Reasons Why Happy Couples Stop Having S*x After Marriage

Most people have faced the problem of not being intimate resulting in problems and difficulties in marriage.

Photo used for illustrative purpose

Even most happy couples could sometimes face the problem of not enjoying intimate times as much as often. The problems have been identified and couples given advice on how to work on it and be better.

Helen Fisher, a biological anthropologist, told Men’s Health: “That early stage of intense, romantic love drives up the dopamine system, which in turn increases testosterone and strong libido.

“But over time, attachment becomes more and more powerful and this does not necessarily trigger the sex drive.”
Susan Whitbourne, a professor of psychology at the University of Massachusetts added: “Maybe this is desirable.

“If we spent our days in the throes of all-consuming love fires, we’d never get anything accomplished.”

To be fair, Susan has a point – we probably wouldn’t get too far in life if we spent all our hours bonking.

Here are five reasons a happy couples stop having sex.


This is probably one of the biggest excuses, and whether stress be work or family related it really takes its toll on our sex lives. Sex therapist Isadora Alman told Men’s Health: “Sex can be a lot of work.

“The woman may feel she has to shave her legs, she may need a long time to orgasm – there’s a lot of stuff involved, and sometimes the payoff just isn’t worth it.

“Sometimes she thinks: ‘My vibrator can get me off a lot quicker,’ and he thinks: ‘I can sit and watch porn and get just as hot and feel just as satisfied.’”

Partners from the past

Research has found that the more sexual partners a person has before marriage, the lower the quality of sex, communication and relationship stability is during a marriage.

Apparently, this is because the more romances you’ve had, the easier it is for you to leave someone – so important relationship-orientated skills aren’t developed.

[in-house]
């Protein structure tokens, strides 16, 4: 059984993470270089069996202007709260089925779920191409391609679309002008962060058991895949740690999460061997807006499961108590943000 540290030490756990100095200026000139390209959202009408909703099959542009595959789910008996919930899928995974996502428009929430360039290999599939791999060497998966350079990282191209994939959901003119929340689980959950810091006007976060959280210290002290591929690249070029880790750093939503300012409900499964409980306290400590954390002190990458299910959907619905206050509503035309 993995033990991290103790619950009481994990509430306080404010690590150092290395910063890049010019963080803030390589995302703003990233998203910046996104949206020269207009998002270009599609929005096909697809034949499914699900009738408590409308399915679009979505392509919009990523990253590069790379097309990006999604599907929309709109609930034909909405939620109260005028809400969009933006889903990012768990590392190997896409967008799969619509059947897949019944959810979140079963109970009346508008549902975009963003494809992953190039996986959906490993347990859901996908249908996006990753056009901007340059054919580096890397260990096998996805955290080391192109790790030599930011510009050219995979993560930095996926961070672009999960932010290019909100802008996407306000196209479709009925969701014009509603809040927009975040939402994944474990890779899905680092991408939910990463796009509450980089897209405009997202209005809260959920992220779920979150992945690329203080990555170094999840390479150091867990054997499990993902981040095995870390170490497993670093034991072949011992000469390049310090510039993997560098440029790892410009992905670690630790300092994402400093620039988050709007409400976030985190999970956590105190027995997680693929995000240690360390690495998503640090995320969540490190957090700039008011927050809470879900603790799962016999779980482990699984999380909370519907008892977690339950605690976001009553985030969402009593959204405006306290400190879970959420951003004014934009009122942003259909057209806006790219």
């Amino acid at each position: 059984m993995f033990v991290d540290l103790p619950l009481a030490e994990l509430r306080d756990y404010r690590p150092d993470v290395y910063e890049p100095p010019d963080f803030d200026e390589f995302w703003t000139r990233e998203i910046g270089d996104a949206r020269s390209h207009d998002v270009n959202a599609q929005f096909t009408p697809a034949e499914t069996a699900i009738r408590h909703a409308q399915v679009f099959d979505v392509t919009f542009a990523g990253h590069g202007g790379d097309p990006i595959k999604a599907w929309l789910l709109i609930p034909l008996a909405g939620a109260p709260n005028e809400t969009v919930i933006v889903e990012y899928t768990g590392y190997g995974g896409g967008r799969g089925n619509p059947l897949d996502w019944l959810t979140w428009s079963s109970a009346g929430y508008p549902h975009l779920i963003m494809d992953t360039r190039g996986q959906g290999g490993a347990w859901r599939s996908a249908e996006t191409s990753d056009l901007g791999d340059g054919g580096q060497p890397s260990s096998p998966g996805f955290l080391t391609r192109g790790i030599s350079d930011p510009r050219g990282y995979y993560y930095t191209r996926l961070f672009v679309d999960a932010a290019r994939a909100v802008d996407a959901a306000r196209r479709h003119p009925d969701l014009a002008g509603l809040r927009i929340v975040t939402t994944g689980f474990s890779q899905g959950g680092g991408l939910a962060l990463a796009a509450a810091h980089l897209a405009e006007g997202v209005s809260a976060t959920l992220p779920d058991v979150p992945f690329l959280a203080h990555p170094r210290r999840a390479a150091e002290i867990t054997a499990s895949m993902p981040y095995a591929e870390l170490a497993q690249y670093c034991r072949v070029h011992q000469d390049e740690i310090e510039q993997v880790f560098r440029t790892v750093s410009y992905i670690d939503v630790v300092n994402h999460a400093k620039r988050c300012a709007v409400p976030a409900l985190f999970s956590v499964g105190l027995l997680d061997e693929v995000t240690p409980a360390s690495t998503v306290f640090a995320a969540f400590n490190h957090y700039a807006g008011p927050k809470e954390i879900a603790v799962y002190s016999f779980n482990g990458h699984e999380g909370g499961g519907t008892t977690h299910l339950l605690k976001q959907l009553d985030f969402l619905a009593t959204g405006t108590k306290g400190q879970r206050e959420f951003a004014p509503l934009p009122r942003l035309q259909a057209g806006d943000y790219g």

Numerous partners can also lead to a “comparison effect”.

Brian Willoughby, an assistant from Brigham Young University, told Men’s Health: “It’s easy to compare in your mind all these previous experiences you’ve had,”

He added that a “sense of missing out” can then impact on the sexual satisfaction enjoyed with a long-term partner.


When it comes to your sex life, it’s best not to compare yours to anyone else’s.

How frequent you have sex and what you enjoy are personal and if you and your partner are happy and enjoying the ways you have sex then that’s all that really matters.

No libido

Every couple experiences dry spells, and sometimes there can be a difference between how often each partner wants to make love.

In a 2015 study, 128 married men and women were split in to two groups and one of the groups was tasked with doubling how often they romped.

Interestingly, it was found that when sex was treated as an assignment, this led to a decline in their happiness. Another study discovered that the more a couple kissed and cuddled, the easier they got over fights or disagreements. Increased contact was also found to help couples feel more connected to each other – which in turn can boost your libido.

It’s no secret that kids can prove a death knell for the amount of sex a couple enjoys.

Interestingly, the touch from small kids who are seeking attention releases oxytocin, while this helps to bond both parents and child, it also supresses dopamine and libido – bad news for your sex drive.

Experts studying sexual desire for women in their 20s found that 34 per cent of women without children under the age of six had no sex drive, compared to a whopping 95 per cent of women who had children in that age bracket.

If you want to make sure you don’t lose the passion in your relationship, check out this guide to spicing up your love life in 2017.

Plus, if you want to have a baby this year there’s a reason you need to get busy TODAY.


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